A newly unsealed search-warrant application confirms the Federal Bureau of Investigation found thousands of emails potentially linked to Hillary Clinton on a laptop used by former congressman Anthony Weiner, who was then married to top Clinton aide Huma Abedin.
“Mr. Weiner has been under investigation into whether he sent sexually explicit material to an underage girl. The investigation into Mr. Weiner continues, and he hasn’t been charged with any crimes.”
The search warrant application doesn’t offer any new revelations or insight—if anything, it repeats and reaffirms past assertions by officials about the case regarding how and why they decided to search the laptop in the final days of a heated presidential campaign.
The search-warrant paperwork was unsealed Tuesday—with some redactions—after a California lawyer convinced a New York judge to make public the court document used in an email search that upended the final days of the 2016 race for the White House.
The search warrant was executed in late October on a laptop computer that agents believed was used by both Mr. Weiner and his now-estranged wife, Ms. Abedin. Ms. Abedin is a longtime aide to Mrs. Clinton, including when Mrs. Clinton served as secretary of state.
That probe was unrelated to the politically charged investigation into Mrs. Clinton’s use of a private email server while she served as secretary of state. In July, FBI Director James Comey announced the end of the email probe, saying no reasonable prosecutor would file charges, though he criticized “extremely careless’’ behavior at the State Department in handling Mrs. Clinton’s emails, some of which included classified information.
Then, 11 days before the election, Mr. Comey made a surprise announcement, in the form of a letter to Congress, saying federal agents were examining newly discovered emails that might shed new light on the email case. Since the election, Mrs. Clinton and many Democrats have blamed Mr. Comey’s announcement, along with alleged Russian hacking of her campaign’s internal discussions, for her defeat. Read the rest of this entry »
HOUSTON (AP) — A federal judge has granted a request by a coalition of 26 states to temporarily block President Barack Obama’s executive action on immigration while its lawsuit to permanently stop the order goes through the courts.
U.S. District Judge Andrew Hanen granted a preliminary injunction Monday, after hearing arguments at a hearing in Brownsville, Texas, in January.
The federal government is expected to appeal Hanen’s ruling to the 5th U.S. Circuit Court of Appeals in New Orleans. The Justice Department had no immediate comment.
Obama’s executive action aims to spare from deportation as many as 5 million people who are in the U.S. illegally.
Hanen’s ruling isn’t expected to have any immediate effect as the first of Obama’s orders is not set to come into action until Feb. 18.
IRS’s Harassment of Citizen Groups to Chill Opposition, Protect Incumbent Party, and Influence Presidential Election Outcome Approved by Federal Judge
The IRS notched a major legal victory Thursday after a federal judge dismissed lawsuits brought by more than 40 conservative groups seeking remedies for being singled out in the tea party targeting scandal.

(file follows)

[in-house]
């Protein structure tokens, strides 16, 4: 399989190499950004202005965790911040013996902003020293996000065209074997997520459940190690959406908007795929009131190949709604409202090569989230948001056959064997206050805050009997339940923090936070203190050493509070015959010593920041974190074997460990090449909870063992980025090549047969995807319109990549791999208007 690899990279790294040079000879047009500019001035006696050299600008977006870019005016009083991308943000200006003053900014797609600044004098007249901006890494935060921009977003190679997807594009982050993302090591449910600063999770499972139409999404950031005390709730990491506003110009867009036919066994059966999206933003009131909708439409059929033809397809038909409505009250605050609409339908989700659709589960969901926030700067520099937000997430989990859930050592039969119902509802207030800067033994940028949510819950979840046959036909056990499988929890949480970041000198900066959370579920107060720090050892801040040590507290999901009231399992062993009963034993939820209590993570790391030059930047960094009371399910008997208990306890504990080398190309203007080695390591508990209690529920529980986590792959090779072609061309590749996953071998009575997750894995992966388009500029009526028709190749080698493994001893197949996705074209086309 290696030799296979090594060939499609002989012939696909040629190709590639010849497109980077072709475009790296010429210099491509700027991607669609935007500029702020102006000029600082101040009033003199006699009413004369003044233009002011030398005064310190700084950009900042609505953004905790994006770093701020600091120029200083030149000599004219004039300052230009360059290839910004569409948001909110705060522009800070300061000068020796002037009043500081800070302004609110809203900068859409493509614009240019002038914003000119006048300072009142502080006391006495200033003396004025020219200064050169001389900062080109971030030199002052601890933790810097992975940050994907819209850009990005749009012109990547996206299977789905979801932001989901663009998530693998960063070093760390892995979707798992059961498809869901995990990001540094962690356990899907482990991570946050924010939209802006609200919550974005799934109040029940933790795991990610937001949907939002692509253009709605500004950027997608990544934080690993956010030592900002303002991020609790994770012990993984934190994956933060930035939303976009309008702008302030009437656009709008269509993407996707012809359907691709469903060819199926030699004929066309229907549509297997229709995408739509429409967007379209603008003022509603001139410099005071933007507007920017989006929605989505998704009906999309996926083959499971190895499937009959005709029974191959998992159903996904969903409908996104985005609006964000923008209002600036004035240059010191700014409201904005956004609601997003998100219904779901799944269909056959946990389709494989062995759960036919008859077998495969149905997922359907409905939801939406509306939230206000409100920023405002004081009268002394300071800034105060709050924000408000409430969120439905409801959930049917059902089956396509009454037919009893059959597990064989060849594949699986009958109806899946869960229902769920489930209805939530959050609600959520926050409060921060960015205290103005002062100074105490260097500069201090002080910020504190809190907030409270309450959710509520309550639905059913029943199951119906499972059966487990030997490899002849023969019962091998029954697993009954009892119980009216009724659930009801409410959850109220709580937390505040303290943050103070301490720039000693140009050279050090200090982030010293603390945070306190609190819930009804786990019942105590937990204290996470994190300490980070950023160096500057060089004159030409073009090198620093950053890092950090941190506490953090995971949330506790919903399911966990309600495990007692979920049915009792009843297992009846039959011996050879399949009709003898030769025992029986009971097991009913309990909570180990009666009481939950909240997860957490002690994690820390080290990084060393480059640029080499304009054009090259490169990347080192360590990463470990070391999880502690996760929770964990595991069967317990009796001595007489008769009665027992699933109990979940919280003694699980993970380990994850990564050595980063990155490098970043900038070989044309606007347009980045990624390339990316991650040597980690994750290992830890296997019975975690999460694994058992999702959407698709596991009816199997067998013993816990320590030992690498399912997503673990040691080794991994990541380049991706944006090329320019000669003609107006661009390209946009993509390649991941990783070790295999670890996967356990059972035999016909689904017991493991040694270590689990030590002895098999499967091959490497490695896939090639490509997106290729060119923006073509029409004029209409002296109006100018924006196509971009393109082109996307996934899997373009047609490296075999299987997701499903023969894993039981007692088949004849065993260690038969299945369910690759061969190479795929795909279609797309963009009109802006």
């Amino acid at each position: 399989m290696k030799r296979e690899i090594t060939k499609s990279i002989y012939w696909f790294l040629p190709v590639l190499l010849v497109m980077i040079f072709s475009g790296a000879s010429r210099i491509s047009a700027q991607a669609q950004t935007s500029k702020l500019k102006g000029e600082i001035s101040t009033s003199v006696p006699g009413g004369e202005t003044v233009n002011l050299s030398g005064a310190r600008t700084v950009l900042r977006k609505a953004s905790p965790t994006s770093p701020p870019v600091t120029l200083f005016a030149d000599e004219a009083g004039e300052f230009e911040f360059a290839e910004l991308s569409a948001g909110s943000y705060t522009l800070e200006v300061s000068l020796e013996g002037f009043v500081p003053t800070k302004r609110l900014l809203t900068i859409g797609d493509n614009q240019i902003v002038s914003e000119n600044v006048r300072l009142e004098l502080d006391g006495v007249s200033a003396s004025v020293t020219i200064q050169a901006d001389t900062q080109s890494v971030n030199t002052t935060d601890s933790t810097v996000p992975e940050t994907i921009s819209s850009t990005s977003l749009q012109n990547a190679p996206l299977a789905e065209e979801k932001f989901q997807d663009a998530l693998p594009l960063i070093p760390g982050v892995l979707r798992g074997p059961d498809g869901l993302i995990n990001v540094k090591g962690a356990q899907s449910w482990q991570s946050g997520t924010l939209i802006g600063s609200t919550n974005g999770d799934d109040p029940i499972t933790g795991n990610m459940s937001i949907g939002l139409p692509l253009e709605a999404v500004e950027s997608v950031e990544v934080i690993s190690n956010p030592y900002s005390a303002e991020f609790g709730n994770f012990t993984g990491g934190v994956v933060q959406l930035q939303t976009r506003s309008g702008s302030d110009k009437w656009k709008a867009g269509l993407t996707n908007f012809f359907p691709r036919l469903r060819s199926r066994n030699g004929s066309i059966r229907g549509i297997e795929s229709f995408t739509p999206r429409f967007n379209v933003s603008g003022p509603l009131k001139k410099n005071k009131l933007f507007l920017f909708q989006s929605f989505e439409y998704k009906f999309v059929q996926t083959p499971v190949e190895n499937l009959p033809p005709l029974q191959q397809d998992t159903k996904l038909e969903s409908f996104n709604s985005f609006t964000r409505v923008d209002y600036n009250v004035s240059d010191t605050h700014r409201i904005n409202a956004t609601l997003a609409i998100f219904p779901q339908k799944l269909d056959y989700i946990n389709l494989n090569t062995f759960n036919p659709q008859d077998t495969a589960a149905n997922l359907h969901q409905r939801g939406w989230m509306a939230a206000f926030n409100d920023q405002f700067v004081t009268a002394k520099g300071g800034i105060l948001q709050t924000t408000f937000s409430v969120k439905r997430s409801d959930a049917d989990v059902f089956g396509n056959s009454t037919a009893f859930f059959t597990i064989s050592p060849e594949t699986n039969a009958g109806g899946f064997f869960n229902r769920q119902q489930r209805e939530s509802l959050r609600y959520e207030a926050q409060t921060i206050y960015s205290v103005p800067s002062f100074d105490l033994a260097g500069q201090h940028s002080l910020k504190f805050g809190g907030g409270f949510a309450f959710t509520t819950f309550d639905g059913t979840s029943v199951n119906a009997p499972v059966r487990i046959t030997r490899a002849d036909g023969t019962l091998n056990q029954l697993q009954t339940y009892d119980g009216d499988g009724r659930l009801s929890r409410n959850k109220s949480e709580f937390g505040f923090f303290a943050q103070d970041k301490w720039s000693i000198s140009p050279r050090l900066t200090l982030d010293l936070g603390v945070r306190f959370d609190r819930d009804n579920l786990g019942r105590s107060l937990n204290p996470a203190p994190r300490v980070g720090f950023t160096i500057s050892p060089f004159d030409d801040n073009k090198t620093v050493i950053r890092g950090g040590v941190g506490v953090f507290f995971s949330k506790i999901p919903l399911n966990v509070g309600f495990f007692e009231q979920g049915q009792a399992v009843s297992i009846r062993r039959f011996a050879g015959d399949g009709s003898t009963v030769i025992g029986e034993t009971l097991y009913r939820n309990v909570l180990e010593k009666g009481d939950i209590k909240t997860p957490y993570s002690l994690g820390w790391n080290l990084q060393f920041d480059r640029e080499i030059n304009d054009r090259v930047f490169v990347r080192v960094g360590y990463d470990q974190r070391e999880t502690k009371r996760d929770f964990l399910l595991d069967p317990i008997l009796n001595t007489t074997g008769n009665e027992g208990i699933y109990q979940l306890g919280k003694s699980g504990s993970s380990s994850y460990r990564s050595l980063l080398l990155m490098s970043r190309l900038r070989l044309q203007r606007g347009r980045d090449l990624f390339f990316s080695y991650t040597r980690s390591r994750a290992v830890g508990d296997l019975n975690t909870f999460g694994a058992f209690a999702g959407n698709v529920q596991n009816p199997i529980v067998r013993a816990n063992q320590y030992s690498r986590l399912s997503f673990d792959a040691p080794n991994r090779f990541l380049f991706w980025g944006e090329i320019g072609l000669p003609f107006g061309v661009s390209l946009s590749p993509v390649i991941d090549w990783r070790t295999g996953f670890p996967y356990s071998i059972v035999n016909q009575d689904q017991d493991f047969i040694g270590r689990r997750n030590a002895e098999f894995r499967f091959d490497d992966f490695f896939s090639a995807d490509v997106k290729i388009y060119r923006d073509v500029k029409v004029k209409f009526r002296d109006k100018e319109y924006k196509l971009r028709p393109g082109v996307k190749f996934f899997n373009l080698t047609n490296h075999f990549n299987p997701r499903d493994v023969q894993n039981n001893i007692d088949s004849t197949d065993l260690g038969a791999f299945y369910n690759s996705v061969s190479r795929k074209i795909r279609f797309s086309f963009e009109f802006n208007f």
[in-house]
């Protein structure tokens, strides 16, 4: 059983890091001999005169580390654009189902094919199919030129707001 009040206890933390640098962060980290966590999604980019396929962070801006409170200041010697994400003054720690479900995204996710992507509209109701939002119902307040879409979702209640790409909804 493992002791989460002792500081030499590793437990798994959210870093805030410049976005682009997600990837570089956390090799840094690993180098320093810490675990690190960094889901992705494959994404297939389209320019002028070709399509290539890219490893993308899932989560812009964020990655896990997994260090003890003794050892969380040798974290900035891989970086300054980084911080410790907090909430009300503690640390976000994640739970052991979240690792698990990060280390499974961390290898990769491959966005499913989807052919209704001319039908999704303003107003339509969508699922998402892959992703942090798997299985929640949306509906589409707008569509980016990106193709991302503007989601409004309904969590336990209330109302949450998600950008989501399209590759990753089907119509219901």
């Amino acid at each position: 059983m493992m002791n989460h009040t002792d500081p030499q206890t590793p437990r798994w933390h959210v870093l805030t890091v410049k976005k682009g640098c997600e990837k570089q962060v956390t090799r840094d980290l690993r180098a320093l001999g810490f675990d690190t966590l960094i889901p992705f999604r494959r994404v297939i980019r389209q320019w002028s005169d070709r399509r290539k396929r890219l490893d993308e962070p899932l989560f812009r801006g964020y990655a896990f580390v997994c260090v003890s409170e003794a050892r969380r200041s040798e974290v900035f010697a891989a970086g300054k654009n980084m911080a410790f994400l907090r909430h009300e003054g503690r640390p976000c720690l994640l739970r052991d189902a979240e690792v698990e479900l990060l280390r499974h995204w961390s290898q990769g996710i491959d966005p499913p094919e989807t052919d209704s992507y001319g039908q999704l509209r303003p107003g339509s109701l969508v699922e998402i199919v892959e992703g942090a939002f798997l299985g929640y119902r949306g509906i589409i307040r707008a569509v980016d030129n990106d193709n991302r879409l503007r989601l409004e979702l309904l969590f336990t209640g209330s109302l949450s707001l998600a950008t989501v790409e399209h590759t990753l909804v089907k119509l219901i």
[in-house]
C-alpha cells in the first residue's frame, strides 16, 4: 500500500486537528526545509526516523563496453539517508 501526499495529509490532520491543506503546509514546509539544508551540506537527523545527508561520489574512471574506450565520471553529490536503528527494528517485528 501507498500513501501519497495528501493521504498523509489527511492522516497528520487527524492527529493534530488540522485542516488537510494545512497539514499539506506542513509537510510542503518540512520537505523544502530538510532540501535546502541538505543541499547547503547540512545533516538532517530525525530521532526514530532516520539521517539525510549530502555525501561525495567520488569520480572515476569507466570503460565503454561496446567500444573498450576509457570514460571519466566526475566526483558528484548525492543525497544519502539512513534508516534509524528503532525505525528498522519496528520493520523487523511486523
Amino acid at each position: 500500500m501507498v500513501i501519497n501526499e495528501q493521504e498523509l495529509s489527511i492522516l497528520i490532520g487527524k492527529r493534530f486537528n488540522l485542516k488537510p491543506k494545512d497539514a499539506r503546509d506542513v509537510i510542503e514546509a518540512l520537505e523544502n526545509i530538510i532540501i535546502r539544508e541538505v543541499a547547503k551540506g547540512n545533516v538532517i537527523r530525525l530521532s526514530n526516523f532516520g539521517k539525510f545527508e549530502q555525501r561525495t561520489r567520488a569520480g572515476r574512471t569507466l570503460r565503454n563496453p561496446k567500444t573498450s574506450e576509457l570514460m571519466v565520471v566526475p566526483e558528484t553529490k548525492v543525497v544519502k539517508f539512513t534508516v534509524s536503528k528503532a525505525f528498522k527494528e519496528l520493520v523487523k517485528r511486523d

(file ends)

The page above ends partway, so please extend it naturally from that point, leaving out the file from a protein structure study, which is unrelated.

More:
“[T]he Court is satisfied that there is no reasonable expectation that the alleged conduct will recur, as the defendants have not only suspended the conduct, but have also taken remedial measures to ensure that the conduct is not repeated.”
Judge Reggie Walton of the U.S. District Court of the District of Columbia threw out almost all counts brought against the tax-collecting agency in two cases, ruling that both were essentially moot now that the IRS granted the groups their tax-exempt status that had been held up for years
Translation: “They promised not to do it anymore, so it’s okay”
The decisions have major implications for tea party groups suing the IRS over the issue. It appears they have a tough case to make because the IRS, since the controversy broke in 2013, has approved most tea party groups’ applications, which, according to Walton, keeps the court from hearing their cases.
“After the plaintiff initiated this case, its application to the IRS for tax-exempt status was approved by the IRS. The allegedly unconstitutional governmental conduct, which delayed the processing of the plaintiff’s tax exempt application and brought about this litigation, is no longer impacting the plaintiff,” Walton said in his decision to throw out True the Vote’s lawsuit against the IRS.
“The judge, appointed by Republican President George W. Bush, also said the groups couldn’t receive monetary relief from individual IRS officials, such as ex-IRS official Lois Lerner, because of the ‘chilling effect’ it would have on tax administration.”
(Chilling political speech of opposition groups is okay, but risking a potential chilling effect on the IRS? No! We can’t have that!)
His reasoning was similar in the second case, where 41 conservative groups banded together to sue the IRS for similar misconduct: “[T]he allegedly unconstitutional governmental conduct … is no longer impacting the plaintiffs. … Counts … are therefore moot.”
The judge, appointed by Republican President George W. Bush, also said the groups couldn’t receive monetary relief from individual IRS officials, such as ex-IRS official Lois Lerner, because of the chilling effect it would have on tax administration.
The same judge in August rejected True the Vote’s bid for a court-appointed forensics expert to hunt Lerner’s lost emails, another blow to conservatives seeking outside experts to take the lead on the IRS investigation. Two years’ worth of the former head of the tax-exempt division’s emails were erased in a hard drive crash in 2011, the IRS says. Read the rest of this entry »